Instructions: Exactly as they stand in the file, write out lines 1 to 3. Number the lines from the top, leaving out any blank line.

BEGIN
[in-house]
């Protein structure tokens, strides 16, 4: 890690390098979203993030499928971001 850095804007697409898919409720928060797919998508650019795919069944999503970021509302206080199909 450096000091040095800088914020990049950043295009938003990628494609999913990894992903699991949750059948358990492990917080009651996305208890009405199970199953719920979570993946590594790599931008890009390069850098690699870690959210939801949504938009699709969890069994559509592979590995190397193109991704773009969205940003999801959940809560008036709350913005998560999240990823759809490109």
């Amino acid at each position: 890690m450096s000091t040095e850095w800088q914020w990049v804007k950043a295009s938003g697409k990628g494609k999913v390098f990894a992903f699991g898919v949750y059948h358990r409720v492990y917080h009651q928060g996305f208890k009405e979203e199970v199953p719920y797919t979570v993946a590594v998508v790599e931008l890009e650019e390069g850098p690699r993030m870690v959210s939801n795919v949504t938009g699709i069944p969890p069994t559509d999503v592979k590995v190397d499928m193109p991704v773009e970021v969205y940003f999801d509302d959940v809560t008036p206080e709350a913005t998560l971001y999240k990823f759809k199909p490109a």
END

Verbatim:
[in-house]
């Protein structure tokens, strides 16, 4: 890690390098979203993030499928971001 850095804007697409898919409720928060797919998508650019795919069944999503970021509302206080199909 450096000091040095800088914020990049950043295009938003990628494609999913990894992903699991949750059948358990492990917080009651996305208890009405199970199953719920979570993946590594790599931008890009390069850098690699870690959210939801949504938009699709969890069994559509592979590995190397193109991704773009969205940003999801959940809560008036709350913005998560999240990823759809490109």
């Amino acid at each position: 890690m450096s000091t040095e850095w800088q914020w990049v804007k950043a295009s938003g697409k990628g494609k999913v390098f990894a992903f699991g898919v949750y059948h358990r409720v492990y917080h009651q928060g996305f208890k009405e979203e199970v199953p719920y797919t979570v993946a590594v998508v790599e931008l890009e650019e390069g850098p690699r993030m870690v959210s939801n795919v949504t938009g699709i069944p969890p069994t559509d999503v592979k590995v190397d499928m193109p991704v773009e970021v969205y940003f999801d509302d959940v809560t008036p206080e709350a913005t998560l971001y999240k990823f759809k199909p490109a």